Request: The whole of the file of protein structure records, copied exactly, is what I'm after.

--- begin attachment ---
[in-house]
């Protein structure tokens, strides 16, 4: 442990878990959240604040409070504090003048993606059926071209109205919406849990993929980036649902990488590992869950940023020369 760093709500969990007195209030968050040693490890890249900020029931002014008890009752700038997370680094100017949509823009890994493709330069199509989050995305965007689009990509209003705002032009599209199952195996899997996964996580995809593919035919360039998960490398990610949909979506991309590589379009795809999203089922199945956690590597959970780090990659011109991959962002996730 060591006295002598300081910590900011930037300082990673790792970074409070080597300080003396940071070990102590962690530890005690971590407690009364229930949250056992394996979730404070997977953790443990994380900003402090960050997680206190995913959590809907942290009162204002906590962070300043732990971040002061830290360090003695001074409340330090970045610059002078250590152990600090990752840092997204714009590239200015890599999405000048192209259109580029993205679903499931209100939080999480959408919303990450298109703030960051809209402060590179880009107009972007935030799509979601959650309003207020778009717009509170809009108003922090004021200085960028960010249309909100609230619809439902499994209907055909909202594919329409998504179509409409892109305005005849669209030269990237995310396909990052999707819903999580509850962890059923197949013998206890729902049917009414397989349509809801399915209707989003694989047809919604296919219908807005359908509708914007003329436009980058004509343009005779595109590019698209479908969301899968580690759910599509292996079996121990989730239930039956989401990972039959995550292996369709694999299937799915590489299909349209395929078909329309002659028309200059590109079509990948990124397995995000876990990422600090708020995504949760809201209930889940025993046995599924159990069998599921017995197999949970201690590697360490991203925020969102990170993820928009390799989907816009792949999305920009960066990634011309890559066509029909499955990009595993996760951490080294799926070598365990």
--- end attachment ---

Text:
[in-house]
């Protein structure tokens, strides 16, 4: 442990878990959240604040409070504090003048993606059926071209109205919406849990993929980036649902990488590992869950940023020369 760093709500969990007195209030968050040693490890890249900020029931002014008890009752700038997370680094100017949509823009890994493709330069199509989050995305965007689009990509209003705002032009599209199952195996899997996964996580995809593919035919360039998960490398990610949909979506991309590589379009795809999203089922199945956690590597959970780090990659011109991959962002996730 060591006295002598300081910590900011930037300082990673790792970074409070080597300080003396940071070990102590962690530890005690971590407690009364229930949250056992394996979730404070997977953790443990994380900003402090960050997680206190995913959590809907942290009162204002906590962070300043732990971040002061830290360090003695001074409340330090970045610059002078250590152990600090990752840092997204714009590239200015890599999405000048192209259109580029993205679903499931209100939080999480959408919303990450298109703030960051809209402060590179880009107009972007935030799509979601959650309003207020778009717009509170809009108003922090004021200085960028960010249309909100609230619809439902499994209907055909909202594919329409998504179509409409892109305005005849669209030269990237995310396909990052999707819903999580509850962890059923197949013998206890729902049917009414397989349509809801399915209707989003694989047809919604296919219908807005359908509708914007003329436009980058004509343009005779595109590019698209479908969301899968580690759910599509292996079996121990989730239930039956989401990972039959995550292996369709694999299937799915590489299909349209395929078909329309002659028309200059590109079509990948990124397995995000876990990422600090708020995504949760809201209930889940025993046995599924159990069998599921017995197999949970201690590697360490991203925020969102990170993820928009390799989907816009792949999305920009960066990634011309890559066509029909499955990009595993996760951490080294799926070598365990």